Dating the emergence of pandemic influenza

Prospectively collected demographic, hospitalization, and death data from all individuals who served in the Australian Imperial Force from 1914 through 1919 in Europe and the Middle East were abstracted from archived records.

Analyses were conducted to determine mortality risk factors.

Many military organizations maintain detailed administrative and medical information on all of their members for long periods.

Details regarding the origin of the pandemic strain of the virus, its evolution within the human population, and the pathophysiological mechanisms that produced the unprecedented mortality among young adults are of interest to influenza pandemic response planners.

Because the 1918–1919 pandemic predated the advent of virology, insights regarding the pandemic influenza A/ H1N1 virus have been largely obtained from laboratory studies of archived autopsy and permafrost-preserved samples [9–11].

The comparative molecular biology of the few available specimens indicates that the pandemic virus evolved its surface hemagglutinin binding characteristics during 1918; evolution of the hemagglutinin of the pandemic strain likely enabled the epidemic waves [12–14].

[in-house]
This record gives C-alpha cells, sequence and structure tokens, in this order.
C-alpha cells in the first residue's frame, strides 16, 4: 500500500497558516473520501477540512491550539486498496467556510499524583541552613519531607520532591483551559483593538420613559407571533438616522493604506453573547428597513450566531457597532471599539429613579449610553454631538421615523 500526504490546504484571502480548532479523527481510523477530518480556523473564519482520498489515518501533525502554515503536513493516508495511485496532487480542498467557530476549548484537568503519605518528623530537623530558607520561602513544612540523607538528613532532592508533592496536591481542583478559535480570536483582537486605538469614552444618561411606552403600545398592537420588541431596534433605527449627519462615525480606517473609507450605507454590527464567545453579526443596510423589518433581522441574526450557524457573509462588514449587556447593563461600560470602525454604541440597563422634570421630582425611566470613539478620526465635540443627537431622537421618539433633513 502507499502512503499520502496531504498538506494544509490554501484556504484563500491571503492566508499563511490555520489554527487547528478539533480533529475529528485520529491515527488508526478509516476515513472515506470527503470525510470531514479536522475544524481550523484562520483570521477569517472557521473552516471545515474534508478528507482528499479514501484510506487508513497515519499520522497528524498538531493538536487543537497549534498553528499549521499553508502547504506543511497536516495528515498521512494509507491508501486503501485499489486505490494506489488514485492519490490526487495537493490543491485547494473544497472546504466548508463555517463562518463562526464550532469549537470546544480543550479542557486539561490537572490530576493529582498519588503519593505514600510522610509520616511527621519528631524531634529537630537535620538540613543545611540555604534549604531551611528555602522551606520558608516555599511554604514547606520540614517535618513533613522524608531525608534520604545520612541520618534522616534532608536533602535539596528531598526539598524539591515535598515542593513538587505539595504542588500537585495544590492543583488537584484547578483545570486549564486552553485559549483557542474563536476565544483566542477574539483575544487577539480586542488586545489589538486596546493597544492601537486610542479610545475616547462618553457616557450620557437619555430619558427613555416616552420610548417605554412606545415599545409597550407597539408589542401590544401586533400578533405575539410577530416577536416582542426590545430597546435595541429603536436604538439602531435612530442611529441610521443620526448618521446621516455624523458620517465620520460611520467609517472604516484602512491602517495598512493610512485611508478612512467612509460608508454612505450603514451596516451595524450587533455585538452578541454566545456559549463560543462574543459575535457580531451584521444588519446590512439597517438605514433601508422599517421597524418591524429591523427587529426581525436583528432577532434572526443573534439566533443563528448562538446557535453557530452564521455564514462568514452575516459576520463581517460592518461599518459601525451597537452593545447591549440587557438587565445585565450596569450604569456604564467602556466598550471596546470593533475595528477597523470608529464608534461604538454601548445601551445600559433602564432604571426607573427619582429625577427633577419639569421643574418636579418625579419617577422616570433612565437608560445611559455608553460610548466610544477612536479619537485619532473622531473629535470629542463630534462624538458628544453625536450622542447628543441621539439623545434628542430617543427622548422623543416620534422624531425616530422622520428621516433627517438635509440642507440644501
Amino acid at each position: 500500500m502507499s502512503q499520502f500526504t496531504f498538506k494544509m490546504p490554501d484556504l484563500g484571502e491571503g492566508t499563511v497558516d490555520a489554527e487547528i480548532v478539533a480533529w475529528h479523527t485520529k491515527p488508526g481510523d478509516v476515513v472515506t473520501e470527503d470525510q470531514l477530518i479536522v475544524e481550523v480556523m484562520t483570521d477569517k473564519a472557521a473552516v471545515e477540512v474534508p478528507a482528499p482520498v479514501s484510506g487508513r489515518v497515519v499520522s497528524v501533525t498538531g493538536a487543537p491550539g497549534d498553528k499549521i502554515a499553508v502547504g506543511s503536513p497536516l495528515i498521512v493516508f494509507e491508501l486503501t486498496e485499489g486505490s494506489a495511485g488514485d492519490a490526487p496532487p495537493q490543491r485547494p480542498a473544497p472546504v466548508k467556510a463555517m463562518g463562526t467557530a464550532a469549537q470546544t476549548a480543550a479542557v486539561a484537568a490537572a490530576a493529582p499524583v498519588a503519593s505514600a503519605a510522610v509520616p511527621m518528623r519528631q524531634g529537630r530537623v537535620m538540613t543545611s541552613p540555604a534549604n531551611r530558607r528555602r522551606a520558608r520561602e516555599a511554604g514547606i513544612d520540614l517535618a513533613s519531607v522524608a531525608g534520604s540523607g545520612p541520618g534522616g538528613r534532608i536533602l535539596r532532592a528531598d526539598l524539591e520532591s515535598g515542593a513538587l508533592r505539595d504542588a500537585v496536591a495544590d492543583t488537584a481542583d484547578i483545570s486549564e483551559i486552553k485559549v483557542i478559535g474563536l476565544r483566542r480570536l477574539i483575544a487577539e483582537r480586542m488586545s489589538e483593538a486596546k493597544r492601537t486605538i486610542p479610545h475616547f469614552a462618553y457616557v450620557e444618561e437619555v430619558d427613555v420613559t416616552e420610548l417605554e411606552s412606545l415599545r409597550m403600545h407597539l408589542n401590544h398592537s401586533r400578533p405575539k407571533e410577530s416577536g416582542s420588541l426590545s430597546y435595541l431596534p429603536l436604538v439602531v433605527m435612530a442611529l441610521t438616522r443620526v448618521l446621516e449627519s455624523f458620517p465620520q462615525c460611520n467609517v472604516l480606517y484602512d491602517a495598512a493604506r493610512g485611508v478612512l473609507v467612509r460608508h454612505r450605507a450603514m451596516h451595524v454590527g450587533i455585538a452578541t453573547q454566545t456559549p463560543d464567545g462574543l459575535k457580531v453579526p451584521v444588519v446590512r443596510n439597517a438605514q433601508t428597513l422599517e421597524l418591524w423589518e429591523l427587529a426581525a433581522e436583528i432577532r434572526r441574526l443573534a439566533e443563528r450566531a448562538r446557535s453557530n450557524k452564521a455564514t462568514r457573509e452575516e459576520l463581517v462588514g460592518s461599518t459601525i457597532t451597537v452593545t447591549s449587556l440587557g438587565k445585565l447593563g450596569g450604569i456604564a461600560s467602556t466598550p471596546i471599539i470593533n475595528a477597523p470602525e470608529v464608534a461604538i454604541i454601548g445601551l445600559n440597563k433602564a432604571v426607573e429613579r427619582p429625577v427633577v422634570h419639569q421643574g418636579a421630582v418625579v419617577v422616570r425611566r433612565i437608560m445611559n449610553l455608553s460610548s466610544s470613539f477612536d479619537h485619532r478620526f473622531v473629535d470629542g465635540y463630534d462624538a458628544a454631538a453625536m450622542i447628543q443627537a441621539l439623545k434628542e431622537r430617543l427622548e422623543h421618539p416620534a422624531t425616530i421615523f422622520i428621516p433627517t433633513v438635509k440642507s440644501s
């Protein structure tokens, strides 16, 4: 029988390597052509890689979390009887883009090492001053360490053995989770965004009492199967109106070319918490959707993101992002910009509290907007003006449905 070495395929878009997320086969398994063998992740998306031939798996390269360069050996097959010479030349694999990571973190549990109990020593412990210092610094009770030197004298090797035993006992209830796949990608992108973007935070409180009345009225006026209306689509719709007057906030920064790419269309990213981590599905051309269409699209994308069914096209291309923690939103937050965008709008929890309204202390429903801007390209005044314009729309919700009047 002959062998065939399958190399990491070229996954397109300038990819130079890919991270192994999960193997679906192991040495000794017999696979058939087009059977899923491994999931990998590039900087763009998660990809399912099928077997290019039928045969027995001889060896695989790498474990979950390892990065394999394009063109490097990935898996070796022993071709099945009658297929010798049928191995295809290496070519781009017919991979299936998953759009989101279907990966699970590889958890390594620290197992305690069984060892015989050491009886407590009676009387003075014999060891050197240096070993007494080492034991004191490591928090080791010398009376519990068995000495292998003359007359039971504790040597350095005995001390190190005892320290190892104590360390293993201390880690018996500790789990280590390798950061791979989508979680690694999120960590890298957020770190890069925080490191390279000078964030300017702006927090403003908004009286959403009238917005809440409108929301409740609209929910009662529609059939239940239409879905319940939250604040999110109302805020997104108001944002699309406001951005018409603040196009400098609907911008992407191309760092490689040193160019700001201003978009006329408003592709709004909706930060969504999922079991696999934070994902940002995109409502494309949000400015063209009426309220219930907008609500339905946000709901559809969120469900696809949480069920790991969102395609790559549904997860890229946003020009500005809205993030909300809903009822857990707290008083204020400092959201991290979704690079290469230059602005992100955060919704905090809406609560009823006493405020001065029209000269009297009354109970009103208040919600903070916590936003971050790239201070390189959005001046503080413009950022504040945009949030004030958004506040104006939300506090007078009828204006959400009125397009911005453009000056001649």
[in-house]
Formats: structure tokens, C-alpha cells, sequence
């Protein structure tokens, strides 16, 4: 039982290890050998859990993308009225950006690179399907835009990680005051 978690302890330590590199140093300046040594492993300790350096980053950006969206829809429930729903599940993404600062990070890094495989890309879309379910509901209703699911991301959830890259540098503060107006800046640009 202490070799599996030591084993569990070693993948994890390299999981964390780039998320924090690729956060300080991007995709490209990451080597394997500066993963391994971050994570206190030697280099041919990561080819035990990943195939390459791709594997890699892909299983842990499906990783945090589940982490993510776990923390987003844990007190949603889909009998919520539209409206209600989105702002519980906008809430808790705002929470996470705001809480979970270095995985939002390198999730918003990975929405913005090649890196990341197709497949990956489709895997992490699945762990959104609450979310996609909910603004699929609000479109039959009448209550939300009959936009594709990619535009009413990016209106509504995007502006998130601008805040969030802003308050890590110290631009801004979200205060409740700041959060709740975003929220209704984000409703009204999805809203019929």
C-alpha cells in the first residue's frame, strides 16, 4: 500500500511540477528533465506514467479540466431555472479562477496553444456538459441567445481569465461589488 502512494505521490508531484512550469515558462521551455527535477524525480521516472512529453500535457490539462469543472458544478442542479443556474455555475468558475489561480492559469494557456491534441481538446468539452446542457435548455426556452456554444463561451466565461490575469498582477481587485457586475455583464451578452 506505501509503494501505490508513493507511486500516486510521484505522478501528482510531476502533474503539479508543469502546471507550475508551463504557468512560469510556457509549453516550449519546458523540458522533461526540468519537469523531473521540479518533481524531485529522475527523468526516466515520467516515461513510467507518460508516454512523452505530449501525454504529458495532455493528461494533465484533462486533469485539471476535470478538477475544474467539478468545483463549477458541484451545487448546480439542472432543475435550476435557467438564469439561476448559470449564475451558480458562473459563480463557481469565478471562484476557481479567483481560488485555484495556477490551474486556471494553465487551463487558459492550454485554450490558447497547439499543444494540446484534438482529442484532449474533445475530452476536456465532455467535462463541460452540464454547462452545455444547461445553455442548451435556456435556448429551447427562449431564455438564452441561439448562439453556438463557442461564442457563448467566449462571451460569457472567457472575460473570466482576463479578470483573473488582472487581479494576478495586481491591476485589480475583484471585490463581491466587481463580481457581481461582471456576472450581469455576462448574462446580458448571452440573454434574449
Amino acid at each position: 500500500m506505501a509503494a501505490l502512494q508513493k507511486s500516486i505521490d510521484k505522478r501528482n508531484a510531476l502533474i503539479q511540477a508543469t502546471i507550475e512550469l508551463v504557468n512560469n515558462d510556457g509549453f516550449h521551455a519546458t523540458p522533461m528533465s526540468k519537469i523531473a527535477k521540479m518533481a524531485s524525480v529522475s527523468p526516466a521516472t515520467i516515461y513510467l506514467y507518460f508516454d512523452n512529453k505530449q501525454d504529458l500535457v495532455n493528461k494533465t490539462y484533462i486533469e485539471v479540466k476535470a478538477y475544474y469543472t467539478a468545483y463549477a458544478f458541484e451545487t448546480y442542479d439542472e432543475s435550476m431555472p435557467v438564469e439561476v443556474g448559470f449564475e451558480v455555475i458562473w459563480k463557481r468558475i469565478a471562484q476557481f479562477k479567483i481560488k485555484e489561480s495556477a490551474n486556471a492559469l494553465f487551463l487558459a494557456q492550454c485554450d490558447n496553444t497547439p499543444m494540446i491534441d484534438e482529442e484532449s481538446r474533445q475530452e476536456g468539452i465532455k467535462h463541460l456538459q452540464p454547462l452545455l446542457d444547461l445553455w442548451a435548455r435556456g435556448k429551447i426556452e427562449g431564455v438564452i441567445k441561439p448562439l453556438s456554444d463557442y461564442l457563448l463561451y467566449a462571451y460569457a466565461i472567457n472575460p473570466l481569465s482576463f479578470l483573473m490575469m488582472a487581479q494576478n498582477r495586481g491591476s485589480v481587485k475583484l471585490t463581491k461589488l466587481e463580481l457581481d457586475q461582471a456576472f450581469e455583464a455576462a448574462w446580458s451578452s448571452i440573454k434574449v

However, the origin of the pandemic strain and the timing and location of its emergence in humans remain unclear; prominent hypotheses implicate the central plains of the United States (in March 1918) [15, 16] and large military camps in France (in the winter of 1916–1917) [17, 18].

The mechanisms of its extraordinary lethality include the inherent pathogenicity of [3, 4] and dysregulated immune responses to the pandemic influenza A/H1N1 virus strain and the effects of secondary bacterial coinfections [5, 6].

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There was a strong inverse relationship between length of service in the Australian Imperial Force and mortality risk from pneumonia-influenza during the fall-winter of 1918–1919.The protective effect of increased service likely reflected increased acquired immunity to influenza viruses and endemic bacterial strains that caused secondary pneumonia and most of the deaths during the 1918–1919 influenza pandemic.

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